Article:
As a well-to-do family living under a right-wing government, the Moustache family were perfectly satisfied with their lives, but they also had a secret. Their greatest fear was that not only would their dinner party guests discover they reserved a cheaper cut of meat for them, but also that someone, anyone, found out about the Smiths. Mrs Smith was Mrs Moustache’s sister, but they hadn’t seen each other for many years. In fact, Mrs Moustache acted as though she didn’t even have a sister, because her superiority complex meant she could never just be happy for someone else. Mr and Mrs Moustache knew the Smiths had their own son, but they had never met him.
When Mr and Mrs Moustache were woken early one morning by a thunderstorm that Mr Moustache would later attempt to somehow blame on immigration, our story begins.
There was nothing except a desire to cash in on a debut fluke to suggest that many strange, mysterious, and incredibly drawn-out things would soon be happening all over the country, and when that dries up, a couple of theme parks, a two-part live theatrical show, and a five-part spinoff film series as well. Upstairs, Mr Moustache whistled the tune to Rule Britannia as he picked out his tie for work, skipping over any which had red on them in case anyone mistook him for a communist, while Mrs Moustache argued with herself in the kitchen as she made breakfast.
Neither of them noticed the large pigeon flying past the window in an unsubtle sign of things to come.
At eight twenty-two precisely, Mr Moustache pulled on his suit jacket, kissed Mrs Moustache goodbye in a way that suggested neither of them had their hearts in the marriage anymore, and attempted to give Yate a hearty pat on the shoulder — because kissing wasn’t an acceptable father-son activity in Mr Moustache’s mind — but missed, because Yate was too busy throwing anything he could reach at his mother. “Boys will be boys,” Mr Moustache laughed to himself as he left the kitchen.
A moment later, as the front door slammed shut, Mrs Moustache breathed a sigh of relief. It would be a whole eleven hours until Mr Moustache would be home, and that meant she had time to devote to hobbies, such as internet poker. Mr Moustache didn’t know his wife was a problem gambler, and even if he did, there was little he’d do to help her overcome the problem. Mr Moustache just wasn’t the sort of man who supported anyone through any sort of difficult time or situation.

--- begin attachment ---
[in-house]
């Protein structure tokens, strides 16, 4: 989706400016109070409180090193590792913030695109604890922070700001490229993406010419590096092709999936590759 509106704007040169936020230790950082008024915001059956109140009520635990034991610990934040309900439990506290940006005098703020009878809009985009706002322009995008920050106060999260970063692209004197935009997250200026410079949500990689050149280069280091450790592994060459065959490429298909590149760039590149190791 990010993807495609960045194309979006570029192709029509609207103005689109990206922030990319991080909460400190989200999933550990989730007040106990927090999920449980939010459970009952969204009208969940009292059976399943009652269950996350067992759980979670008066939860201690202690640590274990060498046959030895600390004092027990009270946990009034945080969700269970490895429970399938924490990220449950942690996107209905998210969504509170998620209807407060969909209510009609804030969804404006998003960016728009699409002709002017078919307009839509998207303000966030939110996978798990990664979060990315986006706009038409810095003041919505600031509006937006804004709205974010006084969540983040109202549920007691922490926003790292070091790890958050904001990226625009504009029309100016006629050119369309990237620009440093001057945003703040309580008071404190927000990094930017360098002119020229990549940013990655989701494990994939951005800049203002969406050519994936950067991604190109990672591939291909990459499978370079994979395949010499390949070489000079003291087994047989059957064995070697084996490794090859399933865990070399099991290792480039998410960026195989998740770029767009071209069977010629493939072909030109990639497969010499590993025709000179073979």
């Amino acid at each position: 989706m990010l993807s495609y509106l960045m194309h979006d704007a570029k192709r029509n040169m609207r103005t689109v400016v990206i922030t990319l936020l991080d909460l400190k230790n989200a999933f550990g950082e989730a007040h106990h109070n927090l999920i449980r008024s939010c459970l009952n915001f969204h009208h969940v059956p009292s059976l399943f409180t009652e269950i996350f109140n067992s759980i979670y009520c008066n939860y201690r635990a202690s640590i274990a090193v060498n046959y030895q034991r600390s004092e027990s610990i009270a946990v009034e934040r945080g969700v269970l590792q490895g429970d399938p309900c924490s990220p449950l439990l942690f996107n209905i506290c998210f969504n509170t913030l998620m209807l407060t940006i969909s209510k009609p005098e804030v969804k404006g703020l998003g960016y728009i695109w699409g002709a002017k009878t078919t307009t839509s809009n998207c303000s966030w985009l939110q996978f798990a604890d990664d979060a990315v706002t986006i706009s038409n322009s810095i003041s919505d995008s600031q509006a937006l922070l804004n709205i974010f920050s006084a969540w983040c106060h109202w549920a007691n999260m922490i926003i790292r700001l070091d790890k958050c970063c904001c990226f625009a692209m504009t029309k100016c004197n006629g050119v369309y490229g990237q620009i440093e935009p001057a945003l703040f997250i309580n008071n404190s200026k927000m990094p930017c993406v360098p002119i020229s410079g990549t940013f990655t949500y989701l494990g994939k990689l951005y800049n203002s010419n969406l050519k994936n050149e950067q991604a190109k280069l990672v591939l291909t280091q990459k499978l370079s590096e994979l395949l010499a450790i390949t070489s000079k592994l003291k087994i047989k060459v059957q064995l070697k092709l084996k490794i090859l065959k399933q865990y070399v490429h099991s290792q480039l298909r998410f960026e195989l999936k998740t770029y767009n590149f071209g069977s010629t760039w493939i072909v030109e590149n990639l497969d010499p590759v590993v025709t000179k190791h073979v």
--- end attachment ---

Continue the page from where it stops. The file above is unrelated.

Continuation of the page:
Mr Moustache was also not a man who approved of women doing anything which might give them some independence. For this reason, he didn’t know that during the day while he was at work, Mrs Moustache would also secretly spend time working on her debut novel. She knew that if Mr Moustache ever found out about this, it would damage his fragile masculinity to discover he wasn’t as talented a writer as she was. To protect Mr Moustache’s ego, she had fought an internal battle inside her head and came to the conclusion that when it would be convenient for her — and only when it would be convenient for her — she was actually perfectly comfortable with the idea of people choosing how to identify. So she had decided that should her novel ever be published, it would be published under a male pseudonym. She had already chosen the name she would use. It was a nice name, or at least she thought so. Mrs Moustache was also certain that if it ever transpired its namesake just happened to be a homophobic psychiatrist who believes all mental illnesses are caused by genetic defects, and that conversion therapy is an acceptable idea, no one would make a big deal out of it and just accept it was all nothing more than a coincidence.
Outside the front of the house, Mr Moustache got into his car and gazed up at the dull, grey sky above. “Bloody immigrants,” he muttered to himself, xenophobically. Shaking his head, Mr Moustache turned the key to start the car, then reversed out of the driveway.
It was as he reached the corner of the street that he first noticed something unusual: a white rabbit was reading what appeared at first glance to be the local telephone book. For a moment, Mr Moustache wasn’t sure what he had just witnessed. He swung his head around to check again. There was a white rabbit there, but there was no telephone book in sight. What could he have been thinking of? It must have been a trick of the light. Mr Moustache shook his head again, then proceeded to drive around the corner and up the next road. As he began pulling away, he watched the rabbit getting smaller in his mirror. It was now campaigning for Scottish independence. He gave his head a final shake and put the rabbit out his mind so that as he drove towards the centre of town, he thought of nothing except how his secretary was starting to get a little too old for his liking.